The kampilan (Baybayin: ᜃᜋ᜔ᜉᜒᜎᜈ᜔; Abecedario: Campilan) is a type of single-edged long sword, traditionally used by various ethnic groups in the Philippine archipelago. It has a distinct profile, with the tapered blade being much broader and thinner at the point than at its base, sometimes with a protruding spikelet along the flat side of the tip. The design of the pommel varies between ethnic groups, but it usually depicts either a bakunawa (dragon), a kalaw (hornbill), or a kakatua (cockatoo).[1]

Kampilan - Manardas
Parts of a Moro kampílan, written in Maguindanao and Maranao languages of Mindanao.
Place of originPhilippines
Service history
In serviceAncient barangays, Rajahnate of Cebu, Madja-as, Tondo, Namayan, Maynila, Rajahnate of Butuan, Sultanate of Maguindanao, Sultanate of Sulu
Used byKapampangans, Ilocanos, Tagalogs, Visayans, Lumad, Moros (Iranun, Maguindanao, Maranao, Tausug), Bajau
WarsBattle of Mactan
Moro wars
Length90-100 cm

Blade typeSingle edge
Hilt typeWood, Horn, Bone, Metal


"Kampilan" is the term most commonly used for the sword in the Tagalog, Ilocano and Visayan languages. It simply means "sword".[2][3][4] It is known by other names in other ethnic groups in the Philippines including Kapampangan talibong or talibon (not to be confused with the Visayan talibon); Maranao kifing; Iranun parang kampilan;[5] and Tboli tok and kafilan.[6]


Kampilan are mentioned in ancient Filipino epics, including the Hiligaynon Hinilawod from the Visayas; the Ilocano Biag ni Lam-Ang from Luzon; and the Maranao Darangen of Mindanao.[7][8] The kampilan also plays a central part in the Maranao and Maguindanao traditional war dance of Sagayan, which depicts a scene from the Darangen.[9]

Unlike other common precolonial Filipino bolo weapons which were based on agricultural implements, the kampilan is specifically made for warfare, used either in small skirmishes or large-scale encounters.[10] According to Philippine historical documents, the kampílan was widely used by chieftains and warriors for battle and as a headhunting sword. The most famous probable use of kampilan in warfare was in the Battle of Mactan, where Antonio Pigafetta described Ferdinand Magellan being wounded on the left leg by a warrior bearing "a large cutlass, which resembles a scimitar, only being larger."[11][1][12][10] In traditional societies of the Tagalog people, it is also used as a form of religious adornment in a dambana.[12][10]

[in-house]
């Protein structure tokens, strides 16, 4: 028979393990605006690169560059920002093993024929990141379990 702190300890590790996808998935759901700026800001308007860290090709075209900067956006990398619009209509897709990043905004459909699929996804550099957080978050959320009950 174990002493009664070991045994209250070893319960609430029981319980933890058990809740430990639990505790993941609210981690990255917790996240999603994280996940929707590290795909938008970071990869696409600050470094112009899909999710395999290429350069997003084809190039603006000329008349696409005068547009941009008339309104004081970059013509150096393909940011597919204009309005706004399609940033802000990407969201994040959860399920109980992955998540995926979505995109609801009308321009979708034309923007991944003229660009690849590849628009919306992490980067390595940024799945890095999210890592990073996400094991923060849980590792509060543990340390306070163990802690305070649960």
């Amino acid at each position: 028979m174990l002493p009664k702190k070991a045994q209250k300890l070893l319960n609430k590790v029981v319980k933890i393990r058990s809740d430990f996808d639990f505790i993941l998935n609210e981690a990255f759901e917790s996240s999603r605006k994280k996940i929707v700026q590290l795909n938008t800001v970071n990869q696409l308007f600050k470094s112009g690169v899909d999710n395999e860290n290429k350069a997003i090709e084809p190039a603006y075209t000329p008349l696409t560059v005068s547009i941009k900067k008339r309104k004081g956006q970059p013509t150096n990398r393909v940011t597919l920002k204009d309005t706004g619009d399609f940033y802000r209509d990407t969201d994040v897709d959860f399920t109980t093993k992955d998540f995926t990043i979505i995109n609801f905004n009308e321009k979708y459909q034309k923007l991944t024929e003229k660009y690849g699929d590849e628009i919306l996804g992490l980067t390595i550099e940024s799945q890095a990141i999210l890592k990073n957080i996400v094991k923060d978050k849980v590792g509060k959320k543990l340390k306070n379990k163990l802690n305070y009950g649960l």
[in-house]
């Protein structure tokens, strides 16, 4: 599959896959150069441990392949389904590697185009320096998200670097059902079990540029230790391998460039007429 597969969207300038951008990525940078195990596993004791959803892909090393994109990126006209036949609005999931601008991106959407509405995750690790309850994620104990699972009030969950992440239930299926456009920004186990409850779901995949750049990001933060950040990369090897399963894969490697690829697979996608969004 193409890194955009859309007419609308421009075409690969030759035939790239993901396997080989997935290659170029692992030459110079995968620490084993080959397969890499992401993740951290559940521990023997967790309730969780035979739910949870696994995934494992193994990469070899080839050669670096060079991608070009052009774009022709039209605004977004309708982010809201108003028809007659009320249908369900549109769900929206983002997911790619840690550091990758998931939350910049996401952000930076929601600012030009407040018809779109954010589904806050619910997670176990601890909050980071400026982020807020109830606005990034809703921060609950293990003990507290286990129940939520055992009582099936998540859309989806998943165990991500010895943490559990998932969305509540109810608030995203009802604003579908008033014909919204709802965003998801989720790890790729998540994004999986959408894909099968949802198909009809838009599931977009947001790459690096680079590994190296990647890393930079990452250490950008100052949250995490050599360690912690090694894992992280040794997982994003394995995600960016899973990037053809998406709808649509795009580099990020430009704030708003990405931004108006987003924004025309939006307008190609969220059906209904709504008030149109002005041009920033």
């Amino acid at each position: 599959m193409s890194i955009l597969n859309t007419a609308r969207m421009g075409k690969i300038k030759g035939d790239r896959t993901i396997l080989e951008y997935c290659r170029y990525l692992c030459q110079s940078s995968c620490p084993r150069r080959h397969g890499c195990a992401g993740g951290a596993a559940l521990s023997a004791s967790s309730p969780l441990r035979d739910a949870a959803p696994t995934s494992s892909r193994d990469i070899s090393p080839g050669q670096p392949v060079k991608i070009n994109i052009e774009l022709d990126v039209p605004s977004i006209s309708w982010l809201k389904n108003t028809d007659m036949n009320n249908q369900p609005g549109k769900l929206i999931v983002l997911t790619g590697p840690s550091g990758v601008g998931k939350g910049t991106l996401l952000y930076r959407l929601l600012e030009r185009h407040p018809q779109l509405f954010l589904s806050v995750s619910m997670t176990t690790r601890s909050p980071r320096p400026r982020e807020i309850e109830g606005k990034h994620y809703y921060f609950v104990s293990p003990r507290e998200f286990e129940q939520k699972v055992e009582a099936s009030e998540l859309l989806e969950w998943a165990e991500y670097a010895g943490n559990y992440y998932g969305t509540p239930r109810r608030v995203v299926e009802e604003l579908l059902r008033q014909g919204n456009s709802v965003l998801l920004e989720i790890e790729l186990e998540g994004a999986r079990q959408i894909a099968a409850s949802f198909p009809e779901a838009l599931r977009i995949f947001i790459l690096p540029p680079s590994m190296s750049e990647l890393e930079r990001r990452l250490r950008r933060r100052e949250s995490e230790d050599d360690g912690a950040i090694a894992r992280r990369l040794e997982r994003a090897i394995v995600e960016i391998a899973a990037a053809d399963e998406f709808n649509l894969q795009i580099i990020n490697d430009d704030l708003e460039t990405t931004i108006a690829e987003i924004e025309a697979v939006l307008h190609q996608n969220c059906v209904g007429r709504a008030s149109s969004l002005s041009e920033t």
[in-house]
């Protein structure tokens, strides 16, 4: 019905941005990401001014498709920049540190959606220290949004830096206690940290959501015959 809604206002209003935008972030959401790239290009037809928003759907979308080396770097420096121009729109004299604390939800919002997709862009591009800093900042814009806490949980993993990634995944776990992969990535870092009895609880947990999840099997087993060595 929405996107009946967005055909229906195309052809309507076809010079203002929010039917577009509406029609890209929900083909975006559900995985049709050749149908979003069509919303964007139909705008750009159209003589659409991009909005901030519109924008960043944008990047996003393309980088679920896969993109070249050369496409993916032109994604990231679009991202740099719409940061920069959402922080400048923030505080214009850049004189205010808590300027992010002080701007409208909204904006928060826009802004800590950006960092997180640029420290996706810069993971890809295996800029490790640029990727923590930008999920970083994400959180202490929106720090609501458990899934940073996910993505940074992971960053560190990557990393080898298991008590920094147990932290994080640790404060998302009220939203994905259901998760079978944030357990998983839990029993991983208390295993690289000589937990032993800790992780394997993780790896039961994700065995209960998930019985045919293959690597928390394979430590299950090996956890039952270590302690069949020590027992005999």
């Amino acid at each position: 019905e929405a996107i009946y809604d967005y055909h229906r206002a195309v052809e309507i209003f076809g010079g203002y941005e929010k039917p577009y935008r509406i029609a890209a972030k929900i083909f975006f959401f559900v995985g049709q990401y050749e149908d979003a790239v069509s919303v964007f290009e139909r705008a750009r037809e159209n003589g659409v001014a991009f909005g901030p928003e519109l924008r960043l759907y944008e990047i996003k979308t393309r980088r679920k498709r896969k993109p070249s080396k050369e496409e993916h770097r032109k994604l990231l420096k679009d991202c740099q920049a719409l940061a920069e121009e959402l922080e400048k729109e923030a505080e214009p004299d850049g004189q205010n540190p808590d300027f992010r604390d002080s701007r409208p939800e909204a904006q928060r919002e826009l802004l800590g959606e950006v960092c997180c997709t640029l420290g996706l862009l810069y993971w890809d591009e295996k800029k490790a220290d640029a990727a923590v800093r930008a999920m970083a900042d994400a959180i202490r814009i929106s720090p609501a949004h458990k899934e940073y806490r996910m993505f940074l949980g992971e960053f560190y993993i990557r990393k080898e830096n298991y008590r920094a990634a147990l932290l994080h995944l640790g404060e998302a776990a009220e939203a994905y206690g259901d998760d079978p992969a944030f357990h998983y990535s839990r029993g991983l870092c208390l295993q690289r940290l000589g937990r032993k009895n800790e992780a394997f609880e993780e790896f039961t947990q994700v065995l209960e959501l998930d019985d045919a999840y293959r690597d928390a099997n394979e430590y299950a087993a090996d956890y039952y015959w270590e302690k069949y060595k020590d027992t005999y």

Physical description

Among Filipino swords, the most distinguishing characteristic of the kampilan is its huge size. At about 36 to 40 inches (90 to 100 cm) long, it is much larger than other Filipino swords,[12] and is thought to be the longest,[10] though smaller versions (sometimes called the "kampilan bolo")[13] exist. A notable exception would be the panabas, another Philippine longsword, of which unusually large examples used for ceremonial execution purposes could measure up to four feet in length.[14]

The blade is narrow near the hilt and it gradually swells in width into an almost trapezoidal profile at the end. The blades are often laminated with various styles of tip. Kampílan blades often have holes near the tip that are sometimes filled with brass. Rarer still are specimens that have tips exhibiting a kris-like fretwork, while others have engravings down the entire blade. Although the kampílan can be used with one hand, it is primarily a two-handed sword.


The laminated steel blade of the kampílan is single-edged, and made from Damascus steel pattern welding process[15][16] and is easily identified by its tapered profile, narrowest near the hilt and gently widening until its truncated point. The blade's spikelet has led to the description of the kampílan in some documents as "dual-tipped" or "double-tipped".[1][12][17][17]

Sheath or scabbard

The scabbard is usually made of cheap wood and is bound with simple rattan or fibre lashings. When the sword needs to be used immediately, the sword bearer will simply strike with the sheathed sword and the blade will cut through the lashings, thereby effecting a quick, tactical strike without the need to unsheathe the sword.

Scabbards are unadorned and are often disposable when going into battle. Some scabbards were also made of bamboo or were made with a handle that allowed half of the scabbard to serve as a small shield.


The hilt is quite long in order to counterbalance the weight and length of the blade and is made of hardwood.[1] As with the blade, the design of the hilt's profile is relatively consistent from blade to blade. The hilt is sometimes wrapped with rattan to improve the grip. At times the hilt was bound to the hand by a talismanic piece of cloth to prevent slippage. Sometimes a chain mail covering was attached to prevent the hand from injury. Almost all kampílan originally had large metal staples protruding from the cross guard above the grip.

The complete tang of the kampílan disappears into a crossguard, which is often decoratively carved with geometric or flowing patterns.[1] The guard prevents the enemy's weapon from sliding all the way down the blade onto bearer's hand and also prevents the bearer's hand from sliding onto the blade while thrusting.

The most distinctive design element of the hilt is the pommel. The design of the pommel varies between ethnic groups of the Philippines. In the ethnic groups of Visayas and Luzon, the pommel usually depicts a bakunawa (or naga), a horned dragon-like mythological creature.[1][10] Among the Muslim Moro people, the pommel usually depicts either a kalaw (hornbill) or a kakatua (cockatoo). Other animals depicted in kampilan pommels include monitor lizards and crocodiles.[12][18][19] Among the Lumad people of the interiors of Mindanao, kampilan pommels do not typically depict animals, but is instead a simple curving shape that flares out at the end.